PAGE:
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resent

[ri-zent] /rɪˈzɛnt/
verb (used with object)
1.
to feel or show displeasure or indignation at (a person, act, remark, etc.) from a sense of injury or insult.
Origin
1595-1605
1595-1605; < French ressentir to be angry < Old French resentir, equivalent to re- re- + sentir to feel < Latin sentīre; see sense
Related forms
resentingly, adverb
resentive, adjective
unresented, adjective
unresenting, adjective
Can be confused
begrudge, regret, resent (see synonym study at regret)
Dictionary.com Unabridged
Based on the Random House Dictionary, © Random House, Inc. 2014.
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Examples from the web for resented
  • What is outside, or persons not identifiable with ourselves, has been disregarded or resented.
  • In his morals he was pure, and he was made uneasy by indelicacy, which he always resented with a maiden feeling.
  • No entrepreneurial triumph of its day has ever been less resented or feared by the public.
  • Such property taxes are common elsewhere in the world, championed by economists, resented by homeowners.
  • Certain quarters have long hated, resented and or doubted the euro's viability.
  • Dumped on from above and resented from below, they are often first in the firing line when cuts are made.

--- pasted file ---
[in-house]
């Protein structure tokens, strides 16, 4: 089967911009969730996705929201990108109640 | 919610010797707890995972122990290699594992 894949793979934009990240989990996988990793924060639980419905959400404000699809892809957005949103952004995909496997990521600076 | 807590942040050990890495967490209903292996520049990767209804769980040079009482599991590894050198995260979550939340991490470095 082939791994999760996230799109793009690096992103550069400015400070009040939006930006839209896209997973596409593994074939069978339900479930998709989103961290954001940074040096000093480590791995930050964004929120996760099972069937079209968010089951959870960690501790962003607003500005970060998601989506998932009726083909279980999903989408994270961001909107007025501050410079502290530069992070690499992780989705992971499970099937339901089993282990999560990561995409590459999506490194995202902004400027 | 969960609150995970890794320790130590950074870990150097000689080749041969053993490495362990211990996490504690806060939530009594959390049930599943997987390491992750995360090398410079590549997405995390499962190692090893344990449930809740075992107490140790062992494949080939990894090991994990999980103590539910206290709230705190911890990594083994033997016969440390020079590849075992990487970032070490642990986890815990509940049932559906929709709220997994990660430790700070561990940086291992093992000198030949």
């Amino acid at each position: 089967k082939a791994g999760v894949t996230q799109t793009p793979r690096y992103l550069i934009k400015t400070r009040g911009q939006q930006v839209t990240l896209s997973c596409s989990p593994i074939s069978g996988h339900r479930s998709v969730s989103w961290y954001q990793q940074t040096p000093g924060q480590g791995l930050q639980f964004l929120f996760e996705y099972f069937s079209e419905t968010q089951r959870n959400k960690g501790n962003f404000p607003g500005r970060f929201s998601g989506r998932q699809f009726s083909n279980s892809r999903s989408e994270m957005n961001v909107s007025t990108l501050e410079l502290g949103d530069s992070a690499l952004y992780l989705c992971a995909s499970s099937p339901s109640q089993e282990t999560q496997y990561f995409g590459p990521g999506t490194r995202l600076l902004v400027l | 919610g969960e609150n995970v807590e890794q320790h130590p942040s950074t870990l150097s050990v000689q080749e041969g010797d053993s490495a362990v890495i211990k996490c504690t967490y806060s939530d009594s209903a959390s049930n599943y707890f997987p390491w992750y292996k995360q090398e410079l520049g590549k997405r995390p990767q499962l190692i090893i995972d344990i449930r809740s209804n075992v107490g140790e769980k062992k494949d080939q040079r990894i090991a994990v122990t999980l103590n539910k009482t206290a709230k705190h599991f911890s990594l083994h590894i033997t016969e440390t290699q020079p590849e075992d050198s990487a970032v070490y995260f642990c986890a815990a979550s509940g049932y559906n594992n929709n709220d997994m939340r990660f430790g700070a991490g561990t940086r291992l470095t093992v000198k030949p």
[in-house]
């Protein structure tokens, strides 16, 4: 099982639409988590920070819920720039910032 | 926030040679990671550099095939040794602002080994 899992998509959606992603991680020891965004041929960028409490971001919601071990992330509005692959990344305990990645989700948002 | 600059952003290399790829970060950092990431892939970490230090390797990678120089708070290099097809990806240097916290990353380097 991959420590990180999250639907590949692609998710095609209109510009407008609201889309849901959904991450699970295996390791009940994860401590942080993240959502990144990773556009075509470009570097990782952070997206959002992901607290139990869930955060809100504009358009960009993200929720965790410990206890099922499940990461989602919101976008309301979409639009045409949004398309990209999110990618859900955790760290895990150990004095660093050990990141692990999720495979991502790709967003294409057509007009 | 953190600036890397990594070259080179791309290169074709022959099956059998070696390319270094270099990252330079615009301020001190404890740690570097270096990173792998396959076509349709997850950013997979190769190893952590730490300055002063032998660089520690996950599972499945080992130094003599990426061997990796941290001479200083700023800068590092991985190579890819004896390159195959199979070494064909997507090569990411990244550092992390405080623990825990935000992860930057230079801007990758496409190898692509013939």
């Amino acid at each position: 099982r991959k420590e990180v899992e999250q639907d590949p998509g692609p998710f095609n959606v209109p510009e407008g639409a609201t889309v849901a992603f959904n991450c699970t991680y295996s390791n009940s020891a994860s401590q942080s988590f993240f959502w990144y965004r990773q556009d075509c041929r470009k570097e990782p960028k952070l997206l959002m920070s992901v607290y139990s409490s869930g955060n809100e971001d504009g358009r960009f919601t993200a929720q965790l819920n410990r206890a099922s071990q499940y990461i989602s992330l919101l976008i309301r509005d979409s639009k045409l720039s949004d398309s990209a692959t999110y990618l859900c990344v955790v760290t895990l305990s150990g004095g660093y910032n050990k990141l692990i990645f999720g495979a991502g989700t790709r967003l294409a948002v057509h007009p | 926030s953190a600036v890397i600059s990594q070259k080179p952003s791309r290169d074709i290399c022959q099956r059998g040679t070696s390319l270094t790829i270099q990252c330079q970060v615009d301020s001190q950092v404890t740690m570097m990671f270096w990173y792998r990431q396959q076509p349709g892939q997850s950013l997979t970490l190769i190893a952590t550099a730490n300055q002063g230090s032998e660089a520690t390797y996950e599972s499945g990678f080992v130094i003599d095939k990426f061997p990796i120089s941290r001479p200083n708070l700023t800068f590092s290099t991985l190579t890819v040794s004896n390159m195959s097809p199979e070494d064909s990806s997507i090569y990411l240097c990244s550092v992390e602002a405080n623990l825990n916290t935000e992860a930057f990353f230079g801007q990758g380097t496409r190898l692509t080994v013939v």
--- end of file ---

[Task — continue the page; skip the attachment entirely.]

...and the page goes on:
• They're saying people on benefits should be resented by those in work.
  • But at different times, each was deemed a model of rapid economic growth, envied and resented by neighbors.
  • Cops had come to expect such softness from their superiors, and they resented it.
  • Other residents resented the artists who had helped revive the area.
British Dictionary definitions for resented

resent

/rɪˈzɛnt/
verb
1.
(transitive) to feel bitter, indignant, or aggrieved at
Word Origin
C17: from French ressentir, from re- + sentir to feel, from Latin sentīre to perceive; see sense
Collins English Dictionary - Complete & Unabridged 2012 Digital Edition
© William Collins Sons & Co. Ltd. 1979, 1986 © HarperCollins
Publishers 1998, 2000, 2003, 2005, 2006, 2007, 2009, 2012
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Word Origin and History for resented

resent

v.

"take (something) ill; be in some degree angry or provoked at," c.1600, from French ressentir "feel pain, regret," from Old French resentir "feel again, feel in turn" (13c.), from re-, intensive prefix, + sentir "to feel," from Latin sentire (see sense (n.)). Related: Resented; resenting.

Online Etymology Dictionary, © 2010 Douglas Harper
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